Composites: Resins, Fillers, Reinforcements, Natural Fibers & Nanocomposites
The North American fiber-reinforced plastic/composite market is estimated at 2.7 billion pounds in 2010 and is expected to increase to about 3.1 billion by 2015, reflecting a 2.8% compound annual growth rate (CAGR).
SCOPE OF THE STUDY
This report covers usage of both thermosets and thermoplastics that use fillers and reinforcements to increase their respective property profiles. Fillers will be differentiated from reinforcements, which in turn, will include both fibrous and non-fibrous variants.
The term “fillers/reinforcements” will be used when generally referring to these materials as in most literature references, mainly because many nontechnical sources often do not distinguish fillers from reinforcements. For the purposes of this report, the following are defined as fillers and not reinforcements: aluminum trihydrate (ATH), barium sulfate, calcium carbonate, and kaolins. Talcs, mica, silicas, and wollastonite are treated as non-fibrous reinforcements. Fibrous reinforcements will include all glass fiber variants, carbon, boron, ceramic, aramid, and stainless steel fibers, and so forth. The major exception will be nanocomposites, which are based on fillers and will be included in the study. There have been quite a few lengthy reports based solely on composites.
A basic premise in distinguishing between a “filler” and a “reinforcement” is whether the primary function of the material is used to enhance property profiles of substrate resins. If the answer is “yes,” then it can be considered a “reinforcement.” This definition is, of course, arbitrary, especially since in many cases mineral “fillers” are used in conjunction with fibrous materials, most notably glass.
Another source of confusion is the constant overlapping of the terms “reinforced plastics” and “composites.” One distinction between these two terms, cited by some within the industry, is that the latter refers to those reinforced resins that can “support a load” or are “structurally reinforced.” This definition is also arbitrary.
Therefore, in this report, the terms “reinforced plastics” and “composites” will be used interchangeably unless specifically designated by suppliers or in the trade literature as one or the other. In other instances, the term “reinforced plastics/composites” will be used.
Current and forecasted quantitative market estimates will be provided for all appropriate thermoset and thermoplastic fiber-reinforced resins by application, along with detailed descriptions of the major types of reinforcements. Fillers will be discussed in detail as well, but will not be considered in the quantitative analysis of reinforced plastics/composites. It should also be pointed out that many compounded resin formulations contain both fillers and reinforcements and many glass fiber reinforced resins contain other fibrous and non-fibrous minerals.
Furthermore, the volumes of product shown in the tables refer only to the estimated weight of the resins and exclude weights of reinforcements. The quantitative information contained in all data tables refers to the North American market, although there will be a great deal of information provided for the global market.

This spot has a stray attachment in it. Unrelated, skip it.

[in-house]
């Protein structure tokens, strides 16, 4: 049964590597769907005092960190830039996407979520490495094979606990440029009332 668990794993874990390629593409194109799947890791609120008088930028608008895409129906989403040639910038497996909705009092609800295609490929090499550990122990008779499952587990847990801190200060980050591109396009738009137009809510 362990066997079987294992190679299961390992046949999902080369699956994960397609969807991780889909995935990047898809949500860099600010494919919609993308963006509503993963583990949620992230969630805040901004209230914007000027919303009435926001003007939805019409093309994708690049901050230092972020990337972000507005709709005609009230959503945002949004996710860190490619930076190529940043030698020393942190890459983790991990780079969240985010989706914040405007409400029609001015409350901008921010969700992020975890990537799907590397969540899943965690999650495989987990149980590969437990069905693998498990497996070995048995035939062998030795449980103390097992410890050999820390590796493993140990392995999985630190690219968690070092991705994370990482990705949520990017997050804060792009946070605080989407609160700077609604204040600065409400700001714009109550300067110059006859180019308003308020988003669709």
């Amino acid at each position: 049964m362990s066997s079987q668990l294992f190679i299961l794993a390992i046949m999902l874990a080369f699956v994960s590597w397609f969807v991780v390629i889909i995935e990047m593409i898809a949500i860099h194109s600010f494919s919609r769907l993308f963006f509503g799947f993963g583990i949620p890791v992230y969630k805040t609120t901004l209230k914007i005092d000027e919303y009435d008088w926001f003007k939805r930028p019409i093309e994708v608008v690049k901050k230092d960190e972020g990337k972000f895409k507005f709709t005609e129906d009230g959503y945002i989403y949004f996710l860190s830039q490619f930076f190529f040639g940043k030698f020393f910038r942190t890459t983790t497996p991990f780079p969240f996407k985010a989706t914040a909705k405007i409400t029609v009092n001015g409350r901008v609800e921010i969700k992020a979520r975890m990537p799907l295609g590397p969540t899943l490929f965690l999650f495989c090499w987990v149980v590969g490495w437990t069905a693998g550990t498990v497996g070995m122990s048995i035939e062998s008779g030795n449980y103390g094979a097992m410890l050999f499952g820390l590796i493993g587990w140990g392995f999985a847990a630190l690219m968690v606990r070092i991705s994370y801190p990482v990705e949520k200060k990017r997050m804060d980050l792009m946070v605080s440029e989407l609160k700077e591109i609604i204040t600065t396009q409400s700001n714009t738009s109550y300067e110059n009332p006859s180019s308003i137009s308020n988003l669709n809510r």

Applications covered will include: automotive; construction/infrastructure including anti-corrosion and panel products; marine markets; aerospace; electronic parts/components; appliances; consumer products (sport and leisure, lawn/garden products, etc.); and a miscellaneous category including the power market, wind energy products, medical, and others.
ABOUT THE AUTHOR
Research analyst Mel Schlechter has more than 40 years of experience in the chemical industry and specializes in plastics market research. He has been with BCC Research for more than a decade and holds a B.S. in chemistry, M.S. in organic chemistry, and a M.B.A. in marketing.
The U.S. market for composites increased from 2.7 billion pounds in 2006 to an estimated 2.8 billion pounds in 2007. It should reach over 3.3 billion by 2012, a compound annual growth rate of 3.3%.
Construction/Infrastructure and automotive products are the key applications since they comprise about 60% of total volume, followed by marine, electronic components and consumer products.
The largest growth will be experienced by the low volume aerospace market led by the introduction of composite commercial aircraft exterior parts such as fuselages and wings.
The fiber-reinforced plastic market is estimated at almost 2.3 billion pounds in 2002 and, rising at an average annual growth rate (AAGR) of 3%, is expected to reach 2.64 billion pounds by 2007.
Automotive applications account for 719 million pounds and are expected to rise at an AAGR of 2.5% to 814 million pounds by 2007.
Construction applications will rise at an AAGR of 2.7% to 688 million pounds by 2007.
Marine and electronic components applications, rising at AAGRs of 3.5% and 4.5% respectively, are the fastest growing.
Thermosets accounted for about 62% of total volume in 2002 and will maintain that position over the next five years.
Nanocomposites are in the very early stages of development and, with regard to fiber-reinforced plastics, initially will make an impact in the automotive market.